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Nikon 13-30x/20-45x/25-56x MC (7mm-21mm) Zoom Eyepiece

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#51 YKSE

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Posted 09 August 2016 - 01:05 PM

The ring with the small screw is threaded, so you will have to screw it off first. Once this is done the rotatable part should fall off.

:waytogo:  That's it.

The cealing ruber was glued there, made it tighter than simply screwing off.

It looks like 3D printer can make a suitable adapter. :)


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#52 Piero DP

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Posted 15 July 2017 - 09:08 AM

...done! Now eyepeice goes much deeper into 1.25"eyepeice holders!

Thats very usefull for me. Also, removed rotatable part now does not bother/confuse which pat to rotate, while two rotatable parts are close to each other, while one rotatable part does not have any function for telescopes.. Now there is only 1 rotatable part, for Zooming, and second rotatable part sometimes could be confusing, especially in dark, IMO!

 

Thanks Dennis for your pictures and for describing the mod! 

I just ordered one of these together with a baader zeiss barlow for my TV60. 


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#53 denis0007dl

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Posted 15 July 2017 - 02:45 PM

Hi Piero, you are welcome!
Its excellent eyepiece, and it will serve you well for sure!
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#54 Piero DP

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Posted 18 July 2017 - 12:31 PM

To apply Dennis' mod, 1mm screwdriver works.

There is an internal rubber ring (see photo) which is sealed to the plastic ring holding the large ring. You can see this rubber ring from the bottom of the eyepiece. After removing the tiny screw, the rubber ring can be easily removed with a couple of small screwdrivers. Once removed, the plastic ring can be rotated and removed. It might require a bit of pressure, but it comes off eventually.

 

nikon_screw.jpg


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#55 Piero DP

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Posted 18 July 2017 - 05:18 PM

Here is my nikon after Dennis' mod. Thanks again! 

 

Nikon_13_30_a.jpg



#56 denis0007dl

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Posted 19 July 2017 - 06:40 AM

Piero, good job!
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#57 george tatsis

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Posted 19 September 2017 - 03:08 PM

Denis,

 

Did you get to compare the zooms to any high -end orthos, or other designs as you were planning some time ago ?

 

George



#58 YKSE

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Posted 17 October 2017 - 07:45 PM

I've done a review of my mod and observations here:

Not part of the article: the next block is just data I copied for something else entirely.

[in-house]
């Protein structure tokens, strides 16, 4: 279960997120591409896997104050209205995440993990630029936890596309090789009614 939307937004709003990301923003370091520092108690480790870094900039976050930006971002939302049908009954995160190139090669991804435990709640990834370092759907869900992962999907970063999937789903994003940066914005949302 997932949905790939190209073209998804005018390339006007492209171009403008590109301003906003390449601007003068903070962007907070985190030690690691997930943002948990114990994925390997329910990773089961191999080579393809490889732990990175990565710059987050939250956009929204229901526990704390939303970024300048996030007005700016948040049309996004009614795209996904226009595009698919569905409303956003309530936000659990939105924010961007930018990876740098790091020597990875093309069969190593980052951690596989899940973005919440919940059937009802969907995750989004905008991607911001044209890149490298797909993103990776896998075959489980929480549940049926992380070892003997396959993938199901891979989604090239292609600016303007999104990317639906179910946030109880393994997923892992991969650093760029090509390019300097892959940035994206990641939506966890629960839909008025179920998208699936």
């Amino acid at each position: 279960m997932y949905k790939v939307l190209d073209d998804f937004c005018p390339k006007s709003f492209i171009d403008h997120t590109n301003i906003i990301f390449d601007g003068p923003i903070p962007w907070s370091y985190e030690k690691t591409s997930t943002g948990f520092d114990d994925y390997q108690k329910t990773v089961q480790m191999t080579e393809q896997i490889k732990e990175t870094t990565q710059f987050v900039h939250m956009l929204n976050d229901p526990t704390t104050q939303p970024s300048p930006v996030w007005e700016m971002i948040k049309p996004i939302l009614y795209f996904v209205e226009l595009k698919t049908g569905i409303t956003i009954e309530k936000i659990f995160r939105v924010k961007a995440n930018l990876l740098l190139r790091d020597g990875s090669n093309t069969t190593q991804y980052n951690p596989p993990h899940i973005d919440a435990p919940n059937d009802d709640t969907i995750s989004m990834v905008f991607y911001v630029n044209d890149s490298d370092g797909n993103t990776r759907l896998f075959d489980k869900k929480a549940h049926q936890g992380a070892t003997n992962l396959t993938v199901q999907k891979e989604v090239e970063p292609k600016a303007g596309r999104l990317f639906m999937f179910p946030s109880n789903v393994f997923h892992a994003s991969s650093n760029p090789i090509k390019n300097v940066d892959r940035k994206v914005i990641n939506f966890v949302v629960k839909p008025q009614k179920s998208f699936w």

https://stargazerslo...oom-adaptation/


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#59 CrazyPanda

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Posted 06 February 2018 - 06:15 AM

Sorry to bump this older topic, but I picked up a pair of these for binoviewing, and wow are they are clear and sharp with super tight stars. I only tried monoviewing with them tonight as I haven't modified them yet. I sort of force-threaded them a tiny bit into the 1.25" adapter and squared them as best I could. Seeing was maybe 8/10 throughout the observing session. 

 

I don't know if the lowest power setting is *truly* 21mm or not, but I was able to easily resolve E, and barely resolve F in Trapezium in my 12" dob, which is surprising for that magnification - 72x. E was maybe sort of there in my 21 Ethos, F was simply lost in C's bloat. Same situation for my 17 ES92 and 19 Pan. 18 Fujiyama showed E clearly, and a hint of F - mostly in the form of an elongated C. But the impression of the lowest power zoom level in the Nikon was "yep, that's E and that's F". I repeated this observation a few times to make sure it wasn't just due to a lucky bout of good seeing. 

 

The nebula was littered with tiny stars that are only intermittently visible in other eyepieces around this focal length. The only eyepieces that matched the persistence of visibility of those tiny stars were my 25mm Zeiss E-PL, 18mm Fujiyama, and 11mm TV Plossl. While they were visible in my other eyepieces, it was only intermittently so, and they were just super obvious and seemingly more numerous in the Nikon. They were obvious enough that you couldn't miss them, so if you didn't know they were there before, this eyepiece is the one that would show you. Most of my other eyepieces showed them only because I knew to look for them. 

 

The texture in the heart of the nebula was extremely well pronounced in the Nikon as well. As good as the 18 Fujiyama, which for whatever reason, really makes the texture in the nebula pop. I think the color cast of both this eyepiece and the Fuji lend themselves well to bringing out the texture in the nebula.  

 

I turned to my favorite planetary - the Eskimo Nebula, and zoomed all the way in to what is apparently a 7mm equivalent. The nebula was super bright, to the point where I was like "nah that can't be right". I popped in my 7 Fuji and 7 Nagler and they looked muted in comparison. I didn't do enough careful observing to see if the eyepiece is indeed 7mm when zoomed in, so it could be that it was lower power and thus just a brighter exit pupil, but that little nebula popped right out at me and I could plainly see the central structure even in direct vision. Ordinarly this nebula does not reveal any structural detail in direct vision at anywhere near this magnification - I typically need to double the magnification to see it. The central star was especially crisp and bright. 

 

Unfortunately the zoom isn't parfocal, and is quite stiff when it gets cold, but optically these are outstanding little eyepieces and eye relief isn't horrible.

 

Now I just need to apply the mod to get them to fit properly, and looking forward to more observing sessions with them!


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#60 ratnamaravind